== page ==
Glenn Greenwald, who does a much better job than I ever could of cataloging the absurdity of America's "war on terror," recently devoted one of his columns to Leon Panetta's exciting revelation that only about "10 or 20 al-Qaeda leaders" remain in Afghanistan. I think I mentioned before that Panetta, who always seems to hold some high post in every Democratic Administration (I think he's Secretary of Defense now, having moved on or up from the CIA), got his start as a character actor, playing a pharmacist on "Dobie Gillis." That's either true or something that I find funny and keep repeating even though it isn't.

A couple of thoughts come to mind: so this is why we're still fighting the war in Afghanistan, about ten years after we started? To finish killing off these 10 or 20 guys? And one other question: if we're at the point where we can count them, how come we can't just kill them now? My guess is that Leon did not clear this statement with Message Control Central over at the White House. He's been in politics for so long, Leon has (virtually his whole life), and has held so many big positions (he was Chief of Staff to Clinton for a while) that he perhaps forgot that he's a functionary in the Obama political machine and not a policy maker. There must have been some elaborate cringing in the West Wing when Leon delivered that little aper├žu.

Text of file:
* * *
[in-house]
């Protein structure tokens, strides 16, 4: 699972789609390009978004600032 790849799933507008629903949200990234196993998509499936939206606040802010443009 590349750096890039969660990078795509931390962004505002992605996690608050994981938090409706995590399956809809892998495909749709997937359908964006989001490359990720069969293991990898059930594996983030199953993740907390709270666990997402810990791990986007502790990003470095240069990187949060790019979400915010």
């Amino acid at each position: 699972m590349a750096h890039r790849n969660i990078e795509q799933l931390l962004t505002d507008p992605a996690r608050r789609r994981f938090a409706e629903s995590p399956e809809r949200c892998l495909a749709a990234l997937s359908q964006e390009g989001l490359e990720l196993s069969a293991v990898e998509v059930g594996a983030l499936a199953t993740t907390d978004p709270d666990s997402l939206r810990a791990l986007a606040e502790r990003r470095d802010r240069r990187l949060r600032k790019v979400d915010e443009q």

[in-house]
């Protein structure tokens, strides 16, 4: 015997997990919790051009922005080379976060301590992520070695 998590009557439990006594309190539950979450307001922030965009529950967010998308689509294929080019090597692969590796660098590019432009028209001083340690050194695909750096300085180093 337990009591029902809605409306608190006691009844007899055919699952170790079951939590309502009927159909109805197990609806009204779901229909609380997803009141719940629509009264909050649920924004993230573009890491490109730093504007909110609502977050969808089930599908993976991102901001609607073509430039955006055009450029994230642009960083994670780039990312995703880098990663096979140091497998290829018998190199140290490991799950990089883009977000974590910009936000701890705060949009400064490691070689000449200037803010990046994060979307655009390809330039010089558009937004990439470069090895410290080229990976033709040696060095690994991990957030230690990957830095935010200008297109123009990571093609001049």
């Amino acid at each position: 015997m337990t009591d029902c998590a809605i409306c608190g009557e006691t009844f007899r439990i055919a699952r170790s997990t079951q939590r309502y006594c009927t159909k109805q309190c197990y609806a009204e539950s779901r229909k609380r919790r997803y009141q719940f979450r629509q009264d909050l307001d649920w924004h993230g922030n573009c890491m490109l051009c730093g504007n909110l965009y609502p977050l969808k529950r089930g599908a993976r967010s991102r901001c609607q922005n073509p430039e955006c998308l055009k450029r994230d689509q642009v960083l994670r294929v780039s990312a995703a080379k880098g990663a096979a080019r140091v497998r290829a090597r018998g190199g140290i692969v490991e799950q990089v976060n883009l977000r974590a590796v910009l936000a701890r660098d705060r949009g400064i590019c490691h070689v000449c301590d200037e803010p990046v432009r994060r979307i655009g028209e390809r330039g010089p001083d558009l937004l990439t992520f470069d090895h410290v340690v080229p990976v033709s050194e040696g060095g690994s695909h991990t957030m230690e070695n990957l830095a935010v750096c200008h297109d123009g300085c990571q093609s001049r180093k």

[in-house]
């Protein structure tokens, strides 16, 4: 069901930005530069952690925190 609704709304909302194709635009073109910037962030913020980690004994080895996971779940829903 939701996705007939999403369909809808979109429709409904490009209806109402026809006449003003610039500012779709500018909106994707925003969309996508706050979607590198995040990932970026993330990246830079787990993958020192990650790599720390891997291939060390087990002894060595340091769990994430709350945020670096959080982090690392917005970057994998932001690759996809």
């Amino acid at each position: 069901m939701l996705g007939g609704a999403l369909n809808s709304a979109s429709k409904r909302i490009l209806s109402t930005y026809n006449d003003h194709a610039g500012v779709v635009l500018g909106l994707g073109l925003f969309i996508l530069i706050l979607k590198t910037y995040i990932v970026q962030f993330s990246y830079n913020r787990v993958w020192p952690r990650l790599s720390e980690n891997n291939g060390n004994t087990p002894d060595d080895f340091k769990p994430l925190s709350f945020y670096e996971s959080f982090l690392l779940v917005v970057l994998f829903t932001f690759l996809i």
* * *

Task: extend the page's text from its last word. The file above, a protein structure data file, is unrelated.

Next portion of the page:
Still, it highlights the craziness of America's misguided reaction to 9/11. 9/11 was significant for two reasons: (1) it highlighted that it's dangerous to go to sleep on the job and to fail to use the existing intelligence apparatus to protect the country, as the Bush Administration unquestionably did; and (2) it was highly significant for the people who were killed and for the people who loved them. Beyond those things, 9/11 became simply a grandiose political football (if a football can be grandiose), and entered the myth-making machine of American mass media, never to be recognized for what it actually was again. Bush's carefully calculated overreaction (orchestrated by Cheney) was for the express purpose of diverting the national attention from the fact that it was the Bush/Cheney Administration's fault in the first place, and, of course, also serving as a pretext for what they wanted to do all along, pump more and more money into defense. If the al-Qaeda problem has been reduced to 10 or 20 guys (even allowing for a moment the unproved assertion that al-Qaeda was behind 9/11, instead of, say, the much more logical conclusion that it originated with the Muslim Brotherhood or Saudi factions unrelated to al-Qaeda), then why the continuing production of advanced fighter jets and aircraft carriers to launch them from, and the Bradley Fighting Vehicles and all the rest of this costly nonsense (h/t: Charles Dickens)?